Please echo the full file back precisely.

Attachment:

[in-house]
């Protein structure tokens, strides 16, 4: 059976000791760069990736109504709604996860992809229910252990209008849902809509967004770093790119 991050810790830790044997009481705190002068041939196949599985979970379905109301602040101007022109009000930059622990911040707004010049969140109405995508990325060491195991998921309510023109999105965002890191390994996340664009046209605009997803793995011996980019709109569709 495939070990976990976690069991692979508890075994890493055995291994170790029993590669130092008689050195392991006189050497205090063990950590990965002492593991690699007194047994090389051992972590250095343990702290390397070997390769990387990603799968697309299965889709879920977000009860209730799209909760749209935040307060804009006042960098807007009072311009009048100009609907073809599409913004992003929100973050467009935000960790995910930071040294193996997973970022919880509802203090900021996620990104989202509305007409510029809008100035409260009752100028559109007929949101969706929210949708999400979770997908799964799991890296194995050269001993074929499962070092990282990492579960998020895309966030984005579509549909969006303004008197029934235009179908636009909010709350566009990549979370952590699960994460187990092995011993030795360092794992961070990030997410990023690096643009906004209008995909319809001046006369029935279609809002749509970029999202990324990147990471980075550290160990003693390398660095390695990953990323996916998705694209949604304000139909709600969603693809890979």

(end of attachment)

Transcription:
[in-house]
């Protein structure tokens, strides 16, 4: 059976000791760069990736109504709604996860992809229910252990209008849902809509967004770093790119 991050810790830790044997009481705190002068041939196949599985979970379905109301602040101007022109009000930059622990911040707004010049969140109405995508990325060491195991998921309510023109999105965002890191390994996340664009046209605009997803793995011996980019709109569709 495939070990976990976690069991692979508890075994890493055995291994170790029993590669130092008689050195392991006189050497205090063990950590990965002492593991690699007194047994090389051992972590250095343990702290390397070997390769990387990603799968697309299965889709879920977000009860209730799209909760749209935040307060804009006042960098807007009072311009009048100009609907073809599409913004992003929100973050467009935000960790995910930071040294193996997973970022919880509802203090900021996620990104989202509305007409510029809008100035409260009752100028559109007929949101969706929210949708999400979770997908799964799991890296194995050269001993074929499962070092990282990492579960998020895309966030984005579509549909969006303004008197029934235009179908636009909010709350566009990549979370952590699960994460187990092995011993030795360092794992961070990030997410990023690096643009906004209008995909319809001046006369029935279609809002749509970029999202990324990147990471980075550290160990003693390398660095390695990953990323996916998705694209949604304000139909709600969603693809890979």